McNellis: A Sod Roof Too Far

November 1, 2011

By John McNellis

In addition to sounding tres sophistiques, the word triage embodies a very reasonable concept. If you’re running out of blood transfusions, give them to those who still have a heartbeat. In an emergency context—say a plane crash—everyone agrees this is the only possible approach. Yet, anywhere else, people perceive triage as problematic.

Triage applies brilliantly to medical care in a time of limited means, such as now. The concept is logical, rational and fair, until your mother is the one left with the sad smile and prayer book while her hospital roommate is wheeled into surgery. Fail to apply it, however, and you have terminally ill 87 year-olds getting heart transplants. Given the public hysteria surrounding the notion—recall all the braying about “death committees”—our Medicare crisis will likely grow far worse before triage is treated with any more respect than French military strategy.

But while it may be years from acceptance in health care, triage may be worth considering in real estate development, not so much from the developer’s perspective, but the public’s. That no proposed development can afford an infinite number of public benefits is axiomatic, at least to its proponents. And given that the number and cost of city exactions imposed on new projects increases annually, a fair question might be: Would society profit by re-examining the usefulness of its exactions and deciding to forgo some in favor of other, more pressing public needs?

This isn’t a call to save developers money. On the contrary, let’s assume that any given project can—without breaking the economic camel’s back—afford to add 10 percent to its total construction costs to pay for public benefits. Let’s further assume a civic-minded developer accepts this 10 percent cost but would like to see the money well-spent and is therefore willing to suspend or at least further dilute the already watery nexus requirement that the exaction must offset a project impact. And finally, let’s assume that the city in which the project is located is suffering from poor public schools, police and fire cutbacks, a dearth of low-income housing and crumbling infrastructure, which is to say, any community in the state of California.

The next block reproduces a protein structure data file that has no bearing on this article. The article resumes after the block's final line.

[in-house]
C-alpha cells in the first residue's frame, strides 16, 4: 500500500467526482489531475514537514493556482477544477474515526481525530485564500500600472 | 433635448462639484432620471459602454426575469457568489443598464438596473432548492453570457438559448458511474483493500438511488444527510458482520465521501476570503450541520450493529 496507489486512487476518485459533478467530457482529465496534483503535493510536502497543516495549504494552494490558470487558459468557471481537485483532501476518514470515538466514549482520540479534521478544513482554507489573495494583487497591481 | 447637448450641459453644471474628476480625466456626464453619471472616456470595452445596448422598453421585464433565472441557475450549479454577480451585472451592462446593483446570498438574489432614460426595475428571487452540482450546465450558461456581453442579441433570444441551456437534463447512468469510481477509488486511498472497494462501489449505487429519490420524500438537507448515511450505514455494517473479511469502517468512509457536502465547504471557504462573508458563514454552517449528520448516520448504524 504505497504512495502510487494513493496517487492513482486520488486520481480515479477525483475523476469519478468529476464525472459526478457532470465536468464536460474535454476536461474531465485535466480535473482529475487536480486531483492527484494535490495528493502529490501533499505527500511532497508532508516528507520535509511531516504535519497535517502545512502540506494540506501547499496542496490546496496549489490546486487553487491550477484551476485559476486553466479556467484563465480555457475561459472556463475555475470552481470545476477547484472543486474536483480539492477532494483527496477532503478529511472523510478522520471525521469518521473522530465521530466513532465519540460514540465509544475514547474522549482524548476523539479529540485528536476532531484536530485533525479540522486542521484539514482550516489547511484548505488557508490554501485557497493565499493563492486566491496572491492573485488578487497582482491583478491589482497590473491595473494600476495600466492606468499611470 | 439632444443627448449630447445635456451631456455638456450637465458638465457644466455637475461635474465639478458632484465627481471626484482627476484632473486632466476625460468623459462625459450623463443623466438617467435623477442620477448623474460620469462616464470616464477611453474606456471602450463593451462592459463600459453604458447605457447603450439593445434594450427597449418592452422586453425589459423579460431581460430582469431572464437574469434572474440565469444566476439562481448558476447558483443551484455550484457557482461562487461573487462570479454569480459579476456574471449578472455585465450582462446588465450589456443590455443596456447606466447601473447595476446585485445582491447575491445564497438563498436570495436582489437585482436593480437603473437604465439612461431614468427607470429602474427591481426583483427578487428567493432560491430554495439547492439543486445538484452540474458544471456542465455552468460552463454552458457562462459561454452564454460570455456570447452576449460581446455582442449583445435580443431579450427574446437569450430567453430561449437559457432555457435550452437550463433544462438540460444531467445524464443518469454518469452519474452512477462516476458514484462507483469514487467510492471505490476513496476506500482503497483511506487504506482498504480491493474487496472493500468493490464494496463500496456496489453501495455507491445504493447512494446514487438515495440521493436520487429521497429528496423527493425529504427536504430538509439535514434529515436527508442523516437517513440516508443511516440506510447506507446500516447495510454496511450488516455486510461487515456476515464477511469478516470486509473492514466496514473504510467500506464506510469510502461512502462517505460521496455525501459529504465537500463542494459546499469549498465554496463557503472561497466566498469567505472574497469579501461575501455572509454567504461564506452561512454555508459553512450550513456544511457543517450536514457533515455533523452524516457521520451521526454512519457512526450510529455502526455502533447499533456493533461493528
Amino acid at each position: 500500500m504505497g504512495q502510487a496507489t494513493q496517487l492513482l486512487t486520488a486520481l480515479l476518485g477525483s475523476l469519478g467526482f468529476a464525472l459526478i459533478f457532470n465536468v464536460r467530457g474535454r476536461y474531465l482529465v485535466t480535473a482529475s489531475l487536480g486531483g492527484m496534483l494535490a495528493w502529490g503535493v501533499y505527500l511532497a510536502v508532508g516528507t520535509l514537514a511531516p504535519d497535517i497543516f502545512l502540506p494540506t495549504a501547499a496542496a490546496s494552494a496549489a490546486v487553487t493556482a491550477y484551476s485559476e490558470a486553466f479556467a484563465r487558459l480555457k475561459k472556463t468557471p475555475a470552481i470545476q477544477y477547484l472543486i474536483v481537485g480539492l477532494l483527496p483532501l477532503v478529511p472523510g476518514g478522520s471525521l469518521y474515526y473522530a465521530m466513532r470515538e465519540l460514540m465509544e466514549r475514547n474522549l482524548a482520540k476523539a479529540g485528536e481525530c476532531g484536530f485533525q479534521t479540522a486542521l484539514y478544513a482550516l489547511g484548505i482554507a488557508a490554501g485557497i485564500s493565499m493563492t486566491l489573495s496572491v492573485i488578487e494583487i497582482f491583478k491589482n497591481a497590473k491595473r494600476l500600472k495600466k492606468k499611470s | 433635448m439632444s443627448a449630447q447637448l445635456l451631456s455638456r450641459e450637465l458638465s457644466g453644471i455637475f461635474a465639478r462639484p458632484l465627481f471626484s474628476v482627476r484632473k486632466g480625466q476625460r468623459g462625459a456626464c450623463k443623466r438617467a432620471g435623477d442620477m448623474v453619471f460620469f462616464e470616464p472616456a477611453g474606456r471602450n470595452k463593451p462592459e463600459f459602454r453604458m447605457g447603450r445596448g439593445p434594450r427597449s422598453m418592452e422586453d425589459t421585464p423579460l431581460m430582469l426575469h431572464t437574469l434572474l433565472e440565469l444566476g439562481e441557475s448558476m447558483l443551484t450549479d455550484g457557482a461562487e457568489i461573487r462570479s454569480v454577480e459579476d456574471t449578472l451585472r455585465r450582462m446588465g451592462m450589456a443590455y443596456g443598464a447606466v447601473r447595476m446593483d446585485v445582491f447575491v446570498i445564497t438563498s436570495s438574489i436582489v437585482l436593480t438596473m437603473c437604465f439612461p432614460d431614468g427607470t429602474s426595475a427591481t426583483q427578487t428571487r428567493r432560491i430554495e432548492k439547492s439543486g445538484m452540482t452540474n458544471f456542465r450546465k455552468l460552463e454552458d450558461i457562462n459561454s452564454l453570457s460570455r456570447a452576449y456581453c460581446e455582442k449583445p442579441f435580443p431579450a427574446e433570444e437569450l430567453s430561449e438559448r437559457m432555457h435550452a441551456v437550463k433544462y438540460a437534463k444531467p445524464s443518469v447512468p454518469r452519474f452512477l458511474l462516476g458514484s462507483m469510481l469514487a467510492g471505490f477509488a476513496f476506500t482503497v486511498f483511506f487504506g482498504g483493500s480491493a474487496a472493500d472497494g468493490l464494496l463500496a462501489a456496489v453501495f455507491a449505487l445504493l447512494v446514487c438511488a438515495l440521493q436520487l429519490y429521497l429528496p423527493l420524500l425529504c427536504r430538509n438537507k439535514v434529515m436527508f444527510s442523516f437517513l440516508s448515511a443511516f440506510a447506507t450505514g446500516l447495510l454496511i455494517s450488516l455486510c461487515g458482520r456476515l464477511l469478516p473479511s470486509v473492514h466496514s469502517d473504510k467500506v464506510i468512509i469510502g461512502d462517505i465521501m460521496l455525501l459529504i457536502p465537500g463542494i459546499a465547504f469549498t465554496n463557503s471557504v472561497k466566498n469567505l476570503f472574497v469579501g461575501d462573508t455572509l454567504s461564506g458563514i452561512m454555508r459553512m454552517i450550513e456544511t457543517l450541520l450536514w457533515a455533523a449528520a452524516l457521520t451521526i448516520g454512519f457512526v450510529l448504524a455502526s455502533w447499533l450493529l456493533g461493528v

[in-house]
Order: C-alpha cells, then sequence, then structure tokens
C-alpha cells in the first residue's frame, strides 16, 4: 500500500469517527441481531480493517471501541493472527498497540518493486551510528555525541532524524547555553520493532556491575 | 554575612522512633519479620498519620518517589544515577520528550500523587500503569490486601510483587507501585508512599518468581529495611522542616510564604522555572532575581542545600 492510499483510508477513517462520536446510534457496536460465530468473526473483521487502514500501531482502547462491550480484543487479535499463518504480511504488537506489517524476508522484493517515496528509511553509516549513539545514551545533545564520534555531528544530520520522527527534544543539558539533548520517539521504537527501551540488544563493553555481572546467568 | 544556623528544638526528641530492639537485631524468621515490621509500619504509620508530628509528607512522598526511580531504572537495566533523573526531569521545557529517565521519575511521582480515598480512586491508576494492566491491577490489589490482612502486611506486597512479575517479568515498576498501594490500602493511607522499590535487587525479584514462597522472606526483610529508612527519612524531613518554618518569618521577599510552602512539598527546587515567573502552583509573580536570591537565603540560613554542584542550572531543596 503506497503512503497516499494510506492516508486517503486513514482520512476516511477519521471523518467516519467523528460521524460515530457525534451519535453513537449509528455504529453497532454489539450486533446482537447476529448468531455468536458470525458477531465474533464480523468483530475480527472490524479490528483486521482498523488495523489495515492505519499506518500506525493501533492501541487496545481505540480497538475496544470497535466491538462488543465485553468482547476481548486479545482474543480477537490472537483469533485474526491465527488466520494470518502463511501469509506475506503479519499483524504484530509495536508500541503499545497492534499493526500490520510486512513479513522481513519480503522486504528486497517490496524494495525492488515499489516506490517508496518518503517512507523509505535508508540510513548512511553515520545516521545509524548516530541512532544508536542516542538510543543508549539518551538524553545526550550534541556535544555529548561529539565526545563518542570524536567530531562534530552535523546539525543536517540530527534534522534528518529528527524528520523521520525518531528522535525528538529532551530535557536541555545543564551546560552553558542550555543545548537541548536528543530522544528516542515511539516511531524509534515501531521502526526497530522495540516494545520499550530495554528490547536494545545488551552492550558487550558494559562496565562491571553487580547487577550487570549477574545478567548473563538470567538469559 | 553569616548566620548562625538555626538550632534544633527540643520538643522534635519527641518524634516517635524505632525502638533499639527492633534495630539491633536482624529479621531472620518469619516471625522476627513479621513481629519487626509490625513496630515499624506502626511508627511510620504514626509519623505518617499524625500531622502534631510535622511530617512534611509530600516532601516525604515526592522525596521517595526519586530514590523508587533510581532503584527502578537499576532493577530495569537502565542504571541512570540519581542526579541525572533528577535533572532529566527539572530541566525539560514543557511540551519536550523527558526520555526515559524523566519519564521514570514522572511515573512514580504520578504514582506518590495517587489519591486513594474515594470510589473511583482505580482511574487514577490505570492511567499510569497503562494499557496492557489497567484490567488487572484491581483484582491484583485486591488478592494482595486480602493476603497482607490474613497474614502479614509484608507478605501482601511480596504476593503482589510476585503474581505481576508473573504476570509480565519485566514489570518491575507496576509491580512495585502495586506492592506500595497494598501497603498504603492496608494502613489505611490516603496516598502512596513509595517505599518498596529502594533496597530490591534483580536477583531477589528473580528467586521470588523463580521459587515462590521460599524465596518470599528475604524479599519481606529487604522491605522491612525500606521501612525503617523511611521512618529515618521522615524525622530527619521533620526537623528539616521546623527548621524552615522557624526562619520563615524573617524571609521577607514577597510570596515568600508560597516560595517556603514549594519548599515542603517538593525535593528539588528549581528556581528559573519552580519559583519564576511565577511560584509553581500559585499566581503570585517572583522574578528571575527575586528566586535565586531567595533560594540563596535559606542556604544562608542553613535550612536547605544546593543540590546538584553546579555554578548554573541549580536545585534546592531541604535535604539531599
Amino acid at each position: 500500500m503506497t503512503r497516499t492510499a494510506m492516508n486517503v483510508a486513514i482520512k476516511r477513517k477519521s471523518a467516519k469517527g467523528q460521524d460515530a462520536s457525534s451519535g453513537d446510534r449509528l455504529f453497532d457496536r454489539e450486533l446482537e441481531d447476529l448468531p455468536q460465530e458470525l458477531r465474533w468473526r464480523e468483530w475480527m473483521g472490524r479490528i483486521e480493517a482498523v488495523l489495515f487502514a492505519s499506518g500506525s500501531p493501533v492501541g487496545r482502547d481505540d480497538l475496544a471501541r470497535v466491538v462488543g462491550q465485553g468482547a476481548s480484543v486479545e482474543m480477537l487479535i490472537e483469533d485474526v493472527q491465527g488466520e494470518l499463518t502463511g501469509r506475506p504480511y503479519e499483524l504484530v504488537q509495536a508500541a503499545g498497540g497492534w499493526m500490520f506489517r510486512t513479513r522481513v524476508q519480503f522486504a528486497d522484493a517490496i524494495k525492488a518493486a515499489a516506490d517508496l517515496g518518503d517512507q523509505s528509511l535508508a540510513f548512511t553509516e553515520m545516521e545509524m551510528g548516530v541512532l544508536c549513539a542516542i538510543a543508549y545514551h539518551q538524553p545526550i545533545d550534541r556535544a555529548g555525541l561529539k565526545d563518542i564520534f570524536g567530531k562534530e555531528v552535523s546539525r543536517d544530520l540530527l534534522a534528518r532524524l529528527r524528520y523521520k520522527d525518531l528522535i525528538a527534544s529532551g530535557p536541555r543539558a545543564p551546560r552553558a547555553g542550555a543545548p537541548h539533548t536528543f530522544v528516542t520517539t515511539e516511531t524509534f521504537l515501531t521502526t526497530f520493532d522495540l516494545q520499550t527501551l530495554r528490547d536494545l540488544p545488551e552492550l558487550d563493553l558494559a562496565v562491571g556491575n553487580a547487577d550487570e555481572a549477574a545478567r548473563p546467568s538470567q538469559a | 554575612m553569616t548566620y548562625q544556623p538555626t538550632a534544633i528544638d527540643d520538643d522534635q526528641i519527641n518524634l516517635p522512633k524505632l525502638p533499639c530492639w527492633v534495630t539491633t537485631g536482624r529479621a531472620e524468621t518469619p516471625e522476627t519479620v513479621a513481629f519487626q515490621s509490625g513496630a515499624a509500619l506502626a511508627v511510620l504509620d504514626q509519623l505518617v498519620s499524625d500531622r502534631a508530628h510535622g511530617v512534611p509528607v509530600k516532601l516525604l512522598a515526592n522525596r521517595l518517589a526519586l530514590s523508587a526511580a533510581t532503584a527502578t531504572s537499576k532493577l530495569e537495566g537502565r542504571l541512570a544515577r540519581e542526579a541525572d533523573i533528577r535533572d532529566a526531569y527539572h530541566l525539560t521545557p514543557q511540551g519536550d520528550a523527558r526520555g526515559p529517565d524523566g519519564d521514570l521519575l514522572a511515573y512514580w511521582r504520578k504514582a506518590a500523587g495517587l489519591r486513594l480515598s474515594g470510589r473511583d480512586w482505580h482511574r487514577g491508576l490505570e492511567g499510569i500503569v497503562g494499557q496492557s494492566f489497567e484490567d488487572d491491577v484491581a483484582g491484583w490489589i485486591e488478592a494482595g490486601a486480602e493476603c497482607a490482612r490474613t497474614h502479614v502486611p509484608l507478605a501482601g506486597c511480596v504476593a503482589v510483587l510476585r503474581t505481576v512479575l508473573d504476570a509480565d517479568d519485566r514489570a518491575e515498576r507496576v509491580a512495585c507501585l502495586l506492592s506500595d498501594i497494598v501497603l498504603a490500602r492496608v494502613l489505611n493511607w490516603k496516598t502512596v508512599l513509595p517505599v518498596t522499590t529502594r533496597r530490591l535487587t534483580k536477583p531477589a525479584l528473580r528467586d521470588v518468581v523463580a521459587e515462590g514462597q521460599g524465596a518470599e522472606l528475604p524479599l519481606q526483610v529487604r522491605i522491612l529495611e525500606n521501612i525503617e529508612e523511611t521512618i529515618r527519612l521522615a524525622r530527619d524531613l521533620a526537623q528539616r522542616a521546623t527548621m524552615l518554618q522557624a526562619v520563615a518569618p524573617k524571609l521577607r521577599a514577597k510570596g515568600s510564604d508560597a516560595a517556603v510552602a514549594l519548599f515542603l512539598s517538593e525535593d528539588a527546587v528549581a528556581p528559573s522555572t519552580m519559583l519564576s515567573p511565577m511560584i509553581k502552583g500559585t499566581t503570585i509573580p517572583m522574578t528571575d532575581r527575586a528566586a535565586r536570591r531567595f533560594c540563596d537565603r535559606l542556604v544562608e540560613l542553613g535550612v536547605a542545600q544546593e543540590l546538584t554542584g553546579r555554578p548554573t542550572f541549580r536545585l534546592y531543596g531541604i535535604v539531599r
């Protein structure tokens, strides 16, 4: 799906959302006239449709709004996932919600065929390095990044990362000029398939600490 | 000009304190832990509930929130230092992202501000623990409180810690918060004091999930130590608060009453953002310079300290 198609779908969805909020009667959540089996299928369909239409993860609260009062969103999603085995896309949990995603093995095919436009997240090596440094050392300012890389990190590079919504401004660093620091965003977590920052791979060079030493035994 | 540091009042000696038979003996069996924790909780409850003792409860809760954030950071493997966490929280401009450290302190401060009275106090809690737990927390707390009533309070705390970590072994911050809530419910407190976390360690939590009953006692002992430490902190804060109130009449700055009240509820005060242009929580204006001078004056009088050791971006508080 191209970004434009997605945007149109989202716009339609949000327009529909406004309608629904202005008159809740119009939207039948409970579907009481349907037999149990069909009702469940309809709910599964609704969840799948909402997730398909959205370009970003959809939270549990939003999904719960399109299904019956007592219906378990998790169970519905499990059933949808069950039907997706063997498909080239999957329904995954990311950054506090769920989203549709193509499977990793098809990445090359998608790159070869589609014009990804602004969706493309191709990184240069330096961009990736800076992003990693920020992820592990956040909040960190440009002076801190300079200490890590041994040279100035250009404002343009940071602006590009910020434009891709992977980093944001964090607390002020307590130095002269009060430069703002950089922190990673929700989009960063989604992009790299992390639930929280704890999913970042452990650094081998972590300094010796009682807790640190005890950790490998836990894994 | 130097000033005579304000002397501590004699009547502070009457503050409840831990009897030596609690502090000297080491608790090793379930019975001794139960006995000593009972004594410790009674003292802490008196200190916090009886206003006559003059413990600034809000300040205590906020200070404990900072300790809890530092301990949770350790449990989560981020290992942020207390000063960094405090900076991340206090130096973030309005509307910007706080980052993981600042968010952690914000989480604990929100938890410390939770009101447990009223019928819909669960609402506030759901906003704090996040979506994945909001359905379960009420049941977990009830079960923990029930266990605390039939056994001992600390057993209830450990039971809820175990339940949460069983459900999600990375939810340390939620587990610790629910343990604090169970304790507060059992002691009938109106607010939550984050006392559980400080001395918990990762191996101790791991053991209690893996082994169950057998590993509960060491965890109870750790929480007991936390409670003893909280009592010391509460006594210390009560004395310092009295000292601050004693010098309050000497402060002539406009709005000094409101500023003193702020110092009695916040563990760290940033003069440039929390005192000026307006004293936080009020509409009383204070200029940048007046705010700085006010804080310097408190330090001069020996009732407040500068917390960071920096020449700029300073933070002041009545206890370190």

With these pressing public needs, should we, as citizens, really be requiring developers to put in drinking fountains for dogs, public art that is—thankfully for everyone—never noticed, unneeded community rooms, or closet-sized parks that the public couldn’t find even with a map? And rather than just focusing on these relatively minor exactions, let’s step right into it and question “green.” Inasmuch as environmental sustainability is NorCal’s secular religion (without the benefit of separating church and state), this is admittedly touchy. Not embracing green is tantamount to clubbing baby seals. Yet, while it may be a near certainty that mankind is contributing heavily to global warming, it is at least as likely that the difference that green buildings in Northern California may have on global warming trends is so infinitesimal as to be effectively zero.

When one considers that LEED-compliance alone can add about 1 percent to 10 percent (depending on the LEED level adopted) to a building’s hard cost, it is fair to question whether that money might be better spent on more palpable public needs. If a city had the choice between devoting $1 million in fees toward low-income housing or having a developer spend that same $1 million on green mandates, is the city itself really better off with a new building with a sod roof and 10 electric car-charging stations?

Other exactions are now so entrenched in the minds of virtually everyone—even developers—as to go unrecognized as public benefits at all. Putting aside structural engineers and steel workers, how much have we, as a society, actually benefitted from the billions that have been spent seismically upgrading buildings? An estimated 3,100 people died in the 1906 San Francisco and 1989 Loma Prieta earthquakes. This means we have averaged about 19 deaths a year in Northern California due to earthquakes in the last 162 years. Counting only modern times since the 1906 earthquake, that number drops to 0.5 deaths a year. Western heat waves, Northern black ice and Southeastern hurricanes kill far more people every single year. Yet we spend billions seismically upgrading old buildings.

The math may be cruel (again, if it’s your mother), but billions spent to save half-a-life a year simply cannot be the best allocation of limited resources. If you, as a city council member, were asked whether to have a developer spend $2 million upgrading a brick building that had already withstood the ’06 and ’89 earthquakes or have her pay into a fund that would hire 20 new public school teachers, which way would you vote?

Green is good, and it may even be very good, but there may be a better use of resources. If there is only $100 to go around, should it all go to green?

For more about John McNellis or McNellis Partners, please visit mcnellis.com.